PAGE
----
Because it can be used at a relatively early stage of kernel development, the Yield Component Method may be of greater assistance to farmers trying to make a decision about whether to harvest their corn for grain or silage. Keep in mind that kernel stages vary widely this year depending on when corn was planted and the variation in heat unit accumulation in different parts of the state. At the OARDC Western Agricultural Research Station near S. Charleston, corn planted in late April is presently at the R5 or dent stage, corn planted about May 20 is at the late milk (R3) to early dough (R4) stage and corn planted on June 8 is just completing silking (R1) and starting to blister (R2). Keep in mind that kernel abortion can occur as late as the R3 milk( to some extent early dough, R4) stage so yield estimates made in corn fields experiencing drought stress before this stage may overestimate corn yields. Since drought stress conditions in some fields may also result in poorly filled small ears, there may be mechanical difficulties with sheller or picker efficiency that need to be considered. When droughts occur, it’s often cheaper to buy corn for grain than to buy hay for roughage (because of likely forage deficits). Therefore, there may be greater benefit in harvesting fields with marginal corn grain yield potential for silage.
Purple Leaf Sheath on Corn
Authors: Pierce Paul, Dennis Mills
Dark spots or lesions of irregular shapes and sizes on the leaf sheath is the best description of the symptoms seen on samples coming into lab. These symptoms are typical of purple leaf sheath, an abnormality of minor importance with no known impact on grain yield. It typically develops after silking and results from pollen and other materials collecting between the stalk and the leaf sheath. This creates a moist, nutrient- rich environment that is favorable for the growth of saprophytic fungi and bacteria. The lesions are usually limited to the leaf sheath, with no infection or discoloration of the nodes and internodes of the stalk. IT IS NOT STALK ROT. There is no specific management option for dealing with purple leaf sheath.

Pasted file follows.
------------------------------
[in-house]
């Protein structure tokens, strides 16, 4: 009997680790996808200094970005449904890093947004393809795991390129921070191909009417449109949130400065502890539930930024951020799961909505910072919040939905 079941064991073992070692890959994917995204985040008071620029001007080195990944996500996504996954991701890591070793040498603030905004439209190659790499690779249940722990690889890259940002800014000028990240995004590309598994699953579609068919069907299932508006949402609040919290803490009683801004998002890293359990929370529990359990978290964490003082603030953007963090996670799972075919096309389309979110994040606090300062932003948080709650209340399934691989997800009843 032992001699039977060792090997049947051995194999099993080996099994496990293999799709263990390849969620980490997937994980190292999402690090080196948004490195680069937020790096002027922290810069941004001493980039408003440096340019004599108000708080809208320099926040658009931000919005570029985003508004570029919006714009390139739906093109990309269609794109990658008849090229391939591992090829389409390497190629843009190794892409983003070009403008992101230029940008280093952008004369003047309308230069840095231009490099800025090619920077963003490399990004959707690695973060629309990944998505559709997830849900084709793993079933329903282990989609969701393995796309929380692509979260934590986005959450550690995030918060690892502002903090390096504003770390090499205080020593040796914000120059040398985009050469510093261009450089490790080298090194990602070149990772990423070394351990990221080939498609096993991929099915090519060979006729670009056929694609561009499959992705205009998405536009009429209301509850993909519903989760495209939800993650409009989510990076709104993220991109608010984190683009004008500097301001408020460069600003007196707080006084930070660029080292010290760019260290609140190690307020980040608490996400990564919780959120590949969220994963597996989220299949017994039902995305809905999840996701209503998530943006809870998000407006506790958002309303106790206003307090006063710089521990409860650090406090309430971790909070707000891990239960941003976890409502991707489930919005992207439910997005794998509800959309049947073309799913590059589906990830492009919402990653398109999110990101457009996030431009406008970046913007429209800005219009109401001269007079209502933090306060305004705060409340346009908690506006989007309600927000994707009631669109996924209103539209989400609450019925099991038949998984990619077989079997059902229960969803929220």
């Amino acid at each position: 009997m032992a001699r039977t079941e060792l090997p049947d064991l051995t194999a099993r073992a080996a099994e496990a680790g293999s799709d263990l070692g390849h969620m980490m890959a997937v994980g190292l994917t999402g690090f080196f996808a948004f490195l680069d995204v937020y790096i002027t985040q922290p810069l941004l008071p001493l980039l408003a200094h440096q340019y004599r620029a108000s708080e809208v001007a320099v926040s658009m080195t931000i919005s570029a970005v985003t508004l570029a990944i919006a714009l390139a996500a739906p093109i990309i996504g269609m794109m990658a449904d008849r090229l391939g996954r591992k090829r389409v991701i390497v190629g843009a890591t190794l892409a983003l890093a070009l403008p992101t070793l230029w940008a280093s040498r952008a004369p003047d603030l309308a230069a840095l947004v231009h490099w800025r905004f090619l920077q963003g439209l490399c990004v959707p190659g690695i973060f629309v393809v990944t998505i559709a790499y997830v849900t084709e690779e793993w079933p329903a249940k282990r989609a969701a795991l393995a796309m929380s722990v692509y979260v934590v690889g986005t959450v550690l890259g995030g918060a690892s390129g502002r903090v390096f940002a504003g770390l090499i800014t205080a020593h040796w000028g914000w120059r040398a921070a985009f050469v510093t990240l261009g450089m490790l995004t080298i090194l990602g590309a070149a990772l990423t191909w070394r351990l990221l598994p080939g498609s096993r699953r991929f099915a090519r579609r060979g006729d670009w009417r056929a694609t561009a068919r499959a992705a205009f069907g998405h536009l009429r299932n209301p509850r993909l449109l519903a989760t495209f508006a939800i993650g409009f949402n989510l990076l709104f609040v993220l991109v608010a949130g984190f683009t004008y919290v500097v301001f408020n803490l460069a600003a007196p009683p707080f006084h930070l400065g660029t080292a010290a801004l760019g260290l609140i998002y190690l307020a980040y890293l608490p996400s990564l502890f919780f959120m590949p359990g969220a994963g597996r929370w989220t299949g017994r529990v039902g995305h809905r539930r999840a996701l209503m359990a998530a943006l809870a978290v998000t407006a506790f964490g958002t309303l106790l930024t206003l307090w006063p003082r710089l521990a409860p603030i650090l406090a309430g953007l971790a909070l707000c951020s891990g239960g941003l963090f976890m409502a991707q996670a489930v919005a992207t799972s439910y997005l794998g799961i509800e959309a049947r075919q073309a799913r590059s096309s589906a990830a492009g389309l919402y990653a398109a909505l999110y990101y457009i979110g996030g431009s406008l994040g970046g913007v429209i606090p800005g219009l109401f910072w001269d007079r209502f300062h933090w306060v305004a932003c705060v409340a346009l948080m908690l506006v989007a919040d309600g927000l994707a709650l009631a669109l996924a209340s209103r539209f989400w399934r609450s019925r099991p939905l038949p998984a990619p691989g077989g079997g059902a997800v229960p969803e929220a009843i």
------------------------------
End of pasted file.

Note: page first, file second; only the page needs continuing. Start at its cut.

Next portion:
Weather Report and Forecast
Authors: Jim Noel
First, below I have included the July climate division graphics. It was the coldest on record in Ohio in 115 years which fits into our cool summer we called for. Rainfall in July was below normal north and slightly above in the south. As a whole, the state ranked rigth in the middle of the normal range.
IMAGE 1. July Temperature Rank
Next, there are no changes to prior outlooks. We are on track for rather decent weather conditions in the next few weeks with some rain, some dry weather and some warm and cool weather.
August 17-23 - Expect warmer than normal weather with scattered showers and storms. Rainfall will be highly variable. There will be some tropical moisture that will interact with a front this week so locally heavy rains are possible.
August 24-30 - Expect a turn toward cooler than normal weather and drier conditions.
August 31 - into early Sept. - Expect at or slightly below normal temperatures and at or below normal rainfall.
Overall, the theme will continue recent trends in Ohio of slightly cooler and drier than normal but we will have fluctuations in between.
Below are several graphics that provide forecasting information. Image 2 is the temperature outlook and Image 3 is the rainfall for the rest of August for 1" probabilities. Image 4 is for 2" rain probabilities. As you can see about an 80-90% chance for most of Ohio to get an inch and close to 50% for 2" for the next 2 weeks. Normal is just below 2" in most places so at or slightly below normal rainfall. However, there will be some isolated 3-4+" rains in there with thunderstorms and tropical moisture. Any warm weather this week will trend cooler as Image 2 shows.
IMAGE 2. Temperature Outlook
IMAGE 3. 1" Rainfall Probabilities
IMAGE 4. 2" Rainfall Probabilities
Register Now for OEFFA Cover Crop Workshop
Authors: Alan Sundermeier